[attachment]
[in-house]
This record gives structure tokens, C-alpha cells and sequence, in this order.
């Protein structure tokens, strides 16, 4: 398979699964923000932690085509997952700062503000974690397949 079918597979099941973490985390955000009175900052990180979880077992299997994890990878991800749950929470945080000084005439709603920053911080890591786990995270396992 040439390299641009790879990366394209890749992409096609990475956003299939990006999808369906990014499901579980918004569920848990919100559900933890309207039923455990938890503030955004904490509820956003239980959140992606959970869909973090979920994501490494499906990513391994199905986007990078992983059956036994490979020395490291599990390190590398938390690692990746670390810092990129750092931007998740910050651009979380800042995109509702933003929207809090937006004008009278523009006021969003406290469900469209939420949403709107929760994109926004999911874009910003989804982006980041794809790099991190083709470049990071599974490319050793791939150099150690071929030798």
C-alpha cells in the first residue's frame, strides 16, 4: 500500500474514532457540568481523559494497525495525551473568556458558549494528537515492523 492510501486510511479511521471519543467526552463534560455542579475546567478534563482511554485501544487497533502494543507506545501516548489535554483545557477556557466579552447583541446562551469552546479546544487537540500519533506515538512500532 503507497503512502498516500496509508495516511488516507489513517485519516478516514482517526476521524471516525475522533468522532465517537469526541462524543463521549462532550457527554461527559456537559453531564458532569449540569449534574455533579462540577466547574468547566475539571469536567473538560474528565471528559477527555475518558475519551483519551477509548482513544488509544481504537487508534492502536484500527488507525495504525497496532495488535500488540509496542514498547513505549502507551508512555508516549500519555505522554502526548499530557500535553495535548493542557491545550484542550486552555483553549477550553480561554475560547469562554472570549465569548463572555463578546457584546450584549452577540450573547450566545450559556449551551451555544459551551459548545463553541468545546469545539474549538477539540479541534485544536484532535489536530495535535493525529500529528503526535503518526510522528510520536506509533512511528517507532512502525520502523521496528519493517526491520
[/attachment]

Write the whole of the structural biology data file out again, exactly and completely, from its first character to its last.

[in-house]
This record gives structure tokens, C-alpha cells and sequence, in this order.
């Protein structure tokens, strides 16, 4: 398979699964923000932690085509997952700062503000974690397949 079918597979099941973490985390955000009175900052990180979880077992299997994890990878991800749950929470945080000084005439709603920053911080890591786990995270396992 040439390299641009790879990366394209890749992409096609990475956003299939990006999808369906990014499901579980918004569920848990919100559900933890309207039923455990938890503030955004904490509820956003239980959140992606959970869909973090979920994501490494499906990513391994199905986007990078992983059956036994490979020395490291599990390190590398938390690692990746670390810092990129750092931007998740910050651009979380800042995109509702933003929207809090937006004008009278523009006021969003406290469900469209939420949403709107929760994109926004999911874009910003989804982006980041794809790099991190083709470049990071599974490319050793791939150099150690071929030798």
C-alpha cells in the first residue's frame, strides 16, 4: 500500500474514532457540568481523559494497525495525551473568556458558549494528537515492523 492510501486510511479511521471519543467526552463534560455542579475546567478534563482511554485501544487497533502494543507506545501516548489535554483545557477556557466579552447583541446562551469552546479546544487537540500519533506515538512500532 503507497503512502498516500496509508495516511488516507489513517485519516478516514482517526476521524471516525475522533468522532465517537469526541462524543463521549462532550457527554461527559456537559453531564458532569449540569449534574455533579462540577466547574468547566475539571469536567473538560474528565471528559477527555475518558475519551483519551477509548482513544488509544481504537487508534492502536484500527488507525495504525497496532495488535500488540509496542514498547513505549502507551508512555508516549500519555505522554502526548499530557500535553495535548493542557491545550484542550486552555483553549477550553480561554475560547469562554472570549465569548463572555463578546457584546450584549452577540450573547450566545450559556449551551451555544459551551459548545463553541468545546469545539474549538477539540479541534485544536484532535489536530495535535493525529500529528503526535503518526510522528510520536506509533512511528517507532512502525520502523521496528519493517526491520